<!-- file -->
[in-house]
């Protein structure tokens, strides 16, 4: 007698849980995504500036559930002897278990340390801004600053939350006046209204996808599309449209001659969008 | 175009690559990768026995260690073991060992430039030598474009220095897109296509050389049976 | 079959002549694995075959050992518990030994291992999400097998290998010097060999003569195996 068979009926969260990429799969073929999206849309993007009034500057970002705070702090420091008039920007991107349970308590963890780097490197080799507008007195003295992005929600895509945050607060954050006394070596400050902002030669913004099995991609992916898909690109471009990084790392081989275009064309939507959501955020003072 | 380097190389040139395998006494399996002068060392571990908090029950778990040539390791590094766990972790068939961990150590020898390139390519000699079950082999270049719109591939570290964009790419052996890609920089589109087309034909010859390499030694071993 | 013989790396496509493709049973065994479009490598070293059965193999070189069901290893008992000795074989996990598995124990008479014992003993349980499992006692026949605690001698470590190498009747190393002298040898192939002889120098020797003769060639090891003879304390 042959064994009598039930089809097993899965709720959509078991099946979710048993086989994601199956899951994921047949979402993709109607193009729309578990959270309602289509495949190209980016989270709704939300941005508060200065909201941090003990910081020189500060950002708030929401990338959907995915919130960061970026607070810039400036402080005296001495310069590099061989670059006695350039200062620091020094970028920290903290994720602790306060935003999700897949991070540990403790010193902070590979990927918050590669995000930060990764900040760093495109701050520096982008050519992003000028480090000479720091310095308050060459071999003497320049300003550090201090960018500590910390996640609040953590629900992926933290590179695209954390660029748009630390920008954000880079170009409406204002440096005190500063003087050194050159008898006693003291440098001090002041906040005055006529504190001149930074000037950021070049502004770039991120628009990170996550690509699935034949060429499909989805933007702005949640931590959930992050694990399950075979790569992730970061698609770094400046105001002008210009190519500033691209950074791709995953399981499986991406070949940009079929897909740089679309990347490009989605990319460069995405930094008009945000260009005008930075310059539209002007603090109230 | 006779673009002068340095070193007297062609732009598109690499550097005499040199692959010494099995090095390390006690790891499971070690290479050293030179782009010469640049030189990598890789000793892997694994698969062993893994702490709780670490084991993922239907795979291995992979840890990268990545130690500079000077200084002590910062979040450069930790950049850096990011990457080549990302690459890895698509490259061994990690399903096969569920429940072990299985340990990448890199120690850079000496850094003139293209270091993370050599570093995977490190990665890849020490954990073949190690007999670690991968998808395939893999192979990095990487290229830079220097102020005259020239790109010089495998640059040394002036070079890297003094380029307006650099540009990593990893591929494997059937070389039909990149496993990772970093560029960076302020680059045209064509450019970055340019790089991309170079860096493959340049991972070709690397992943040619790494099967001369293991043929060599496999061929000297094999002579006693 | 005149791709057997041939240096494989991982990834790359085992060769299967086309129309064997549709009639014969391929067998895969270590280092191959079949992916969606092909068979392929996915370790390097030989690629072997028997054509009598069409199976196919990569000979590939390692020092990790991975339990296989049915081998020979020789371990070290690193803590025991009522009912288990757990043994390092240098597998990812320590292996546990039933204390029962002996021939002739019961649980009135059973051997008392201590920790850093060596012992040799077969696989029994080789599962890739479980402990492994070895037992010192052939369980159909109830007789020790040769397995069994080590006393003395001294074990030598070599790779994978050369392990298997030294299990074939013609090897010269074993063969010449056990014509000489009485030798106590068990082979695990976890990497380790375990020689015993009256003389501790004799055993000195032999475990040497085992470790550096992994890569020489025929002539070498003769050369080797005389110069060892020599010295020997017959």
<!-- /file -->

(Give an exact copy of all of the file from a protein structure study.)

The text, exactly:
[in-house]
């Protein structure tokens, strides 16, 4: 007698849980995504500036559930002897278990340390801004600053939350006046209204996808599309449209001659969008 | 175009690559990768026995260690073991060992430039030598474009220095897109296509050389049976 | 079959002549694995075959050992518990030994291992999400097998290998010097060999003569195996 068979009926969260990429799969073929999206849309993007009034500057970002705070702090420091008039920007991107349970308590963890780097490197080799507008007195003295992005929600895509945050607060954050006394070596400050902002030669913004099995991609992916898909690109471009990084790392081989275009064309939507959501955020003072 | 380097190389040139395998006494399996002068060392571990908090029950778990040539390791590094766990972790068939961990150590020898390139390519000699079950082999270049719109591939570290964009790419052996890609920089589109087309034909010859390499030694071993 | 013989790396496509493709049973065994479009490598070293059965193999070189069901290893008992000795074989996990598995124990008479014992003993349980499992006692026949605690001698470590190498009747190393002298040898192939002889120098020797003769060639090891003879304390 042959064994009598039930089809097993899965709720959509078991099946979710048993086989994601199956899951994921047949979402993709109607193009729309578990959270309602289509495949190209980016989270709704939300941005508060200065909201941090003990910081020189500060950002708030929401990338959907995915919130960061970026607070810039400036402080005296001495310069590099061989670059006695350039200062620091020094970028920290903290994720602790306060935003999700897949991070540990403790010193902070590979990927918050590669995000930060990764900040760093495109701050520096982008050519992003000028480090000479720091310095308050060459071999003497320049300003550090201090960018500590910390996640609040953590629900992926933290590179695209954390660029748009630390920008954000880079170009409406204002440096005190500063003087050194050159008898006693003291440098001090002041906040005055006529504190001149930074000037950021070049502004770039991120628009990170996550690509699935034949060429499909989805933007702005949640931590959930992050694990399950075979790569992730970061698609770094400046105001002008210009190519500033691209950074791709995953399981499986991406070949940009079929897909740089679309990347490009989605990319460069995405930094008009945000260009005008930075310059539209002007603090109230 | 006779673009002068340095070193007297062609732009598109690499550097005499040199692959010494099995090095390390006690790891499971070690290479050293030179782009010469640049030189990598890789000793892997694994698969062993893994702490709780670490084991993922239907795979291995992979840890990268990545130690500079000077200084002590910062979040450069930790950049850096990011990457080549990302690459890895698509490259061994990690399903096969569920429940072990299985340990990448890199120690850079000496850094003139293209270091993370050599570093995977490190990665890849020490954990073949190690007999670690991968998808395939893999192979990095990487290229830079220097102020005259020239790109010089495998640059040394002036070079890297003094380029307006650099540009990593990893591929494997059937070389039909990149496993990772970093560029960076302020680059045209064509450019970055340019790089991309170079860096493959340049991972070709690397992943040619790494099967001369293991043929060599496999061929000297094999002579006693 | 005149791709057997041939240096494989991982990834790359085992060769299967086309129309064997549709009639014969391929067998895969270590280092191959079949992916969606092909068979392929996915370790390097030989690629072997028997054509009598069409199976196919990569000979590939390692020092990790991975339990296989049915081998020979020789371990070290690193803590025991009522009912288990757990043994390092240098597998990812320590292996546990039933204390029962002996021939002739019961649980009135059973051997008392201590920790850093060596012992040799077969696989029994080789599962890739479980402990492994070895037992010192052939369980159909109830007789020790040769397995069994080590006393003395001294074990030598070599790779994978050369392990298997030294299990074939013609090897010269074993063969010449056990014509000489009485030798106590068990082979695990976890990497380790375990020689015993009256003389501790004799055993000195032999475990040497085992470790550096992994890569020489025929002539070498003769050369080797005389110069060892020599010295020997017959």